Peak Design has been making camera bags and accessories for a dozen years, relying on Amazon for the bulk of its sales. Last year, founder and CEO Peter Dering discovered Amazon was selling a bag that looked strikingly similar to Peak's top-selling product, the Everyday Sling Bag.
"They copied the general shape, they copied the access points, they copied the charcoal color, and they copied the trapezoidal logo badge," Dering told CNBC. "But none of the fine details that make it a Peak Design bag were things that they could port over because those things take a lot more effort and cost."
Amazon even snagged the name, calling its own product the Everyday Sling.
What Amazon lacked in originality and quality it made up for in price. While Peak's bag currently costs almost $90 on Amazon, the knockoff version from Amazon's homegrown AmazonBasics brand was selling for about two-thirds less.
That motivated Dering's team to respond with a snarky video, poking fun at Amazon's questionable methods.
"You don't have to pay for all those needless bells and whistles, like years of research and development, recycled bluesign-approved materials, a lifetime warranty, fairly paid factory workers and total carbon neutrality," a man's voice said in the video. "Instead, you just get a bag designed by the crack team at the AmazonBasics Department."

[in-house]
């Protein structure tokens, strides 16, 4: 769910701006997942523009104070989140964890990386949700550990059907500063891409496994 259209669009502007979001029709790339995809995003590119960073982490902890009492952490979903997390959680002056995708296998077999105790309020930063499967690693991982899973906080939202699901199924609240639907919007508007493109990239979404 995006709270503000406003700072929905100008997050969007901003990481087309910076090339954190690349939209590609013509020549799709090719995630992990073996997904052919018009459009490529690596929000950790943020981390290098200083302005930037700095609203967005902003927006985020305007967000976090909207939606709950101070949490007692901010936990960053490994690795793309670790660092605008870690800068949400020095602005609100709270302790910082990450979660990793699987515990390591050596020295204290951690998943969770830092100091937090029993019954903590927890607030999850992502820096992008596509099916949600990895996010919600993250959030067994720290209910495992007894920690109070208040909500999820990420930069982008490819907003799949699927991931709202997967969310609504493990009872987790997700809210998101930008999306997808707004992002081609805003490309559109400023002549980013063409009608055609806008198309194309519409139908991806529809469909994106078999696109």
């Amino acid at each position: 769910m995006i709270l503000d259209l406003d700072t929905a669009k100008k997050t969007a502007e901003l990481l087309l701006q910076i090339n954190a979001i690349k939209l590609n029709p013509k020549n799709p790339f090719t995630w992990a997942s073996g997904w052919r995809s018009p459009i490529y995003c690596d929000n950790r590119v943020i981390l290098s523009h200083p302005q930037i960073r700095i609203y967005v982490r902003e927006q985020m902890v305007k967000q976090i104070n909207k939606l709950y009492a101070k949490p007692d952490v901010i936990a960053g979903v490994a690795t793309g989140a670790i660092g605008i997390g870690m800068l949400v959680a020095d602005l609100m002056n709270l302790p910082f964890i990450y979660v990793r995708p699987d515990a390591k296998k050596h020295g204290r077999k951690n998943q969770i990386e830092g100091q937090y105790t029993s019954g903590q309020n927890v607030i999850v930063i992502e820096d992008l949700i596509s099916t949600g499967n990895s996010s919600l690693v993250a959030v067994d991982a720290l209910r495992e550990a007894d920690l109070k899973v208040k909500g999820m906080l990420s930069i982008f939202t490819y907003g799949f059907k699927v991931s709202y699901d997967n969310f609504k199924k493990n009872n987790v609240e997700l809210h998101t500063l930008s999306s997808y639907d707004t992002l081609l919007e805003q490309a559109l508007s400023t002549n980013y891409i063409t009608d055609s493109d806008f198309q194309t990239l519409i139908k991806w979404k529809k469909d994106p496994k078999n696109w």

The video went viral and in June was featured by HBO's John Oliver in a segment on tech monopolies. Amazon later stopped selling its version of the bag, after Peak Design fans pummeled its ratings with a flurry of negative reviews.
For Amazon, whose expansive marketplace is in the crosshairs of regulators that are cracking down on Big Tech, stories like these from its private-labels division have caused added headaches. In 2020, the European Commission charged Amazon with using its size, power and data to push its own products and gain an unfair advantage over rival merchants that also use its platform. Earlier this year, Amazon said it would limit its use of marketplace seller data.